Department of Homeland Security acting Secretary Chad Wolf says he won’t resign after a mob of President Trump’s supporters stormed the US Capitol — but he adds that Trump must condemn the chaos.
The White House announced the withdrawal of Wolf’s nomination to fill the DHS post full-time shortly after his statement, but said the move was unrelated.
Wolf was abroad when his agency contributed manpower to put down the rioters who disrupted certification of President-elect Joe Biden’s victory.
“What transpired yesterday was tragic and sickening,” Wolf said in his statement Thursday morning, blasting any “elected official” who might incite such mayhem.
“While I have consistently condemned political violence on both sides of the aisle, specifically violence directed at law enforcement, we now see some supporters of the President using violence as a means to achieve political ends. This is unacceptable.”
Wolf continued: “These violent actions are unconscionable, and I implore the President and all elected officials to strongly condemn the violence that took place yesterday.”
Trump did urge an end to the violence on Twitter, but he also posted a message that the social media platform removed for seeming to glorify the rampage, which police say resulted in four deaths, including the fatal police shooting of a Trump supporter.
The melee occurred after Trump addressed thousands of supporters near the White House. The president told them the election was stolen from him, and urged the crowd to march on the Capitol, which they did.
“Any appearance of inciting violence by an elected official goes against who we are as Americans,” Wolf said.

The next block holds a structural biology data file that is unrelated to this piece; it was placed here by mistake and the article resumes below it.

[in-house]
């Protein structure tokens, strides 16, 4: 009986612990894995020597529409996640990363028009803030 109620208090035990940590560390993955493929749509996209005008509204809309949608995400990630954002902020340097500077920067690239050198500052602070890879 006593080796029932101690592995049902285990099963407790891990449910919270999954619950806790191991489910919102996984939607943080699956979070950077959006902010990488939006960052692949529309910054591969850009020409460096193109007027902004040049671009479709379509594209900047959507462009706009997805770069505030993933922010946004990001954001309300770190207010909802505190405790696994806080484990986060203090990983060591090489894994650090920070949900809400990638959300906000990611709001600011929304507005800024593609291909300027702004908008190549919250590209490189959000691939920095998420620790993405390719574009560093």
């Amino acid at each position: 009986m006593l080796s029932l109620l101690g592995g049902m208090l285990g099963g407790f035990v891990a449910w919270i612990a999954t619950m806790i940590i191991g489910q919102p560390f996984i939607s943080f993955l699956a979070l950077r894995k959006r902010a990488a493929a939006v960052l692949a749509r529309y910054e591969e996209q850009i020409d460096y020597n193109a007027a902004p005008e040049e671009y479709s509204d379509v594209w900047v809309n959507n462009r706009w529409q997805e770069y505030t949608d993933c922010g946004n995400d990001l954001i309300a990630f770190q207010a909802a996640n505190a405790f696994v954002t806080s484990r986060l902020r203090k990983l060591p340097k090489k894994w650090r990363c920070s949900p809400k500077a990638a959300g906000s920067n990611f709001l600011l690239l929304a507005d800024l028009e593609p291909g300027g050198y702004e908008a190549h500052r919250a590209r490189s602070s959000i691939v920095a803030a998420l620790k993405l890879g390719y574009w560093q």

“Every American is guaranteed the right to peacefully protest, but once those protests become violent, we should enforce our laws and bring those responsible to justice—regardless of political motivations. After a challenging and saddening 2020, it’s time for every American to respect each other and the rule of law in 2021,” he said.
“I will remain in my position until the end of the Administration to ensure the Department’s focus remains on the serious threats facing our country and an orderly transition to President-elect Biden’s DHS team.”
White House spokesman Judd Deere told The Post that the yanking of Wolf’s nomination was in the works Wednesday, although it wasn’t publicly announced until after his Thursday statement.
Deere said, “The withdrawal occurred yesterday and was not related at all to Wednesday’s events or the Acting Secretary’s comments this morning. Acting Secretary Wolf remains the acting secretary and continues to perform the duties of his office.”
The House and Senate ultimately approved Biden’s 306-232 Electoral College win in the early hours of Thursday.
Wolf’s standing with Trump previously appeared on the rocks following the Nov. 3 election when he resisted Trump’s wishes to fire cybersecurity official Chris Krebs, who pushed back on Trump’s claims of election fraud. Trump ultimately fired Krebs on his own.
Many Trump White House officials quit their jobs after the Capitol break-in — two weeks earlier than the official handover on Jan. 20. The stream of defections began with first lady Melania Trump’s chief of staff Stephanie Grisham, who is a Trump White House “original” serving since 2017. Grisham previously was White House press secretary.
Also quitting were spokeswoman Sarah Matthews and former acting chief of staff Mick Mulvaney, who was Trump’s envoy to Northern Ireland, and Deputy National Security Advisor Matt Pottinger, known for being among the few White House aides to adopt mask-wearing at the start of the COVID-19 pandemic.
Wolf will return Friday from a trip to Bahrain, Qatar and Cyprus.
DHS Sec. Chad Wolf won’t resign, but wants Trump to denounce Capitol siege The British Journal Editors and Wire Services/ New York Post.